As long as we are healthy, there is a range of freedom available to us, but we have so little control over the parameters which give us this range of freedom that we might as well say that it is a fleeting gift, on loan, at best. We have many illusions about being able to control those parameters, but, at best, we only tweak them, and that, slightly.
A great gift of the Steps, however, is that they don't leave us dangling in awareness of our lack of control. They move us along--next Step 2, an affirmation of hope; then 3, surrender, etc. Indeed, one of the great gifts of the Steps, I am convinced, is in their systemmatizing the spiritual life to make it more accessible. This is part of the "secret" of Buddhism, with its Four Noble Truths and Eightfold Path--lots of practical insights and practices, there. Same with Islam, to some extent. As one moves through the Steps, undertaking the work outlined for each, there is a going deeper into a basic conversion process that can be summarized as letting go and letting God. And it works, as countless millions of people in recovery can attest, present company included.
That's a great story, Phil.
And I think that's a great bit of analysis.
Truly, I don't know who's running the show or if there is a plan, but it does seem to suggest that there is some type of plan because we run into all kinds of difficulties and stress when we try to be what we are not. We might look around at others, see what they have, and think we too should have those things for ourselves. There's nothing wrong with being motivated or ambitious but WHERE DO WE DRAW THE FRIGGIN' LINE? That's the million dollar question. Under what circumstances should we stop striving and yearning and just accept what we have and who we are? How do we know we're not short-changing ourselves? How do we know what we're really capable of without the constant pushing and pressing and striving? Beats me, but I do know � or at least suspect � that 90% of our stress and unhappiness comes from beating our heads needlessly against the wall.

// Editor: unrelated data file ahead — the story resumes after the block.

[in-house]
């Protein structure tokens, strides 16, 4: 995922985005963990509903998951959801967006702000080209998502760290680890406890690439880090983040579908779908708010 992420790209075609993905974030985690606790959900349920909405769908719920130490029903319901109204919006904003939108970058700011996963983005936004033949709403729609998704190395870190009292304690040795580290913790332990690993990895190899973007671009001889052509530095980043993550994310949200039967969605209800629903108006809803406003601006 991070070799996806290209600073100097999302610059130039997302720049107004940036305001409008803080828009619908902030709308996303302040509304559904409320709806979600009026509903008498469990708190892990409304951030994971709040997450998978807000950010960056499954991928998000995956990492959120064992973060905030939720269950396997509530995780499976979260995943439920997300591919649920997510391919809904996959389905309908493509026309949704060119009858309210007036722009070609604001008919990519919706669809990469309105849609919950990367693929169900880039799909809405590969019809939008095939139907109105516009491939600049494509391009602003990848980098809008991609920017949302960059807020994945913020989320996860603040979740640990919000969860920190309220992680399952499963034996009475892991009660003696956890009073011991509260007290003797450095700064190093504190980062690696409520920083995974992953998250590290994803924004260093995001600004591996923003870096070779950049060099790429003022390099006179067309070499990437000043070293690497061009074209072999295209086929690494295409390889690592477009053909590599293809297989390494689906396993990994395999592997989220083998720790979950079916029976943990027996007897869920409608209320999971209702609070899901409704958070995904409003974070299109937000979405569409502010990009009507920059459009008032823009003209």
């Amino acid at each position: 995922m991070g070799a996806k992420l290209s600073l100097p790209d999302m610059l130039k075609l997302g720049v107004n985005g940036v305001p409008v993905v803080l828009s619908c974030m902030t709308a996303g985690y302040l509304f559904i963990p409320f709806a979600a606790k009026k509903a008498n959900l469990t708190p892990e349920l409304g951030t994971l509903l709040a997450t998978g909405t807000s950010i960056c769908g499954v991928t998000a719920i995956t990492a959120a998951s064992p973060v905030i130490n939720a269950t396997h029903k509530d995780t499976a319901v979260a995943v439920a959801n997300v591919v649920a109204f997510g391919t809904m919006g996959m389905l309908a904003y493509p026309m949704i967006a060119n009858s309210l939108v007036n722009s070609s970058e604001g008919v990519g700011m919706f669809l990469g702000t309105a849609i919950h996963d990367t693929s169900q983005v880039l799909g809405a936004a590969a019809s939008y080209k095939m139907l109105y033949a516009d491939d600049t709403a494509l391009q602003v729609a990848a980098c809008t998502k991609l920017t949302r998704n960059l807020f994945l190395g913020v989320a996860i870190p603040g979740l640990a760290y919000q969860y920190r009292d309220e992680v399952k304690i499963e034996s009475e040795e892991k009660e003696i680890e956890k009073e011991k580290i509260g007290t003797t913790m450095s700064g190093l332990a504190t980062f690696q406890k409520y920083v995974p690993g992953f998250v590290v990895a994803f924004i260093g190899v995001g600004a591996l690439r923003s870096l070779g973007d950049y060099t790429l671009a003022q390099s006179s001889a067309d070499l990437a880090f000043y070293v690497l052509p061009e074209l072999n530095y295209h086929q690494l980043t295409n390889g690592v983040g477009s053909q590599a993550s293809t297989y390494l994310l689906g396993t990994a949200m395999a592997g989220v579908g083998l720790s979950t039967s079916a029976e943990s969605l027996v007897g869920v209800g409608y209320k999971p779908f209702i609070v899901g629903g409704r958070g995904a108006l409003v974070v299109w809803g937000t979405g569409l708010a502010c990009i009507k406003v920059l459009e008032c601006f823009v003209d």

God grant me the wisdom to accept the things I can not change�That's nice in theory but in practice it's not working very well for a great many people. There's just too much other noise competing with it. Would you say that a good deal of addiction is simply an attempt to quiet the noise? To get back to our real selves, to our master plan? Is it our own, no matter how botched, attempt to take an inward journey?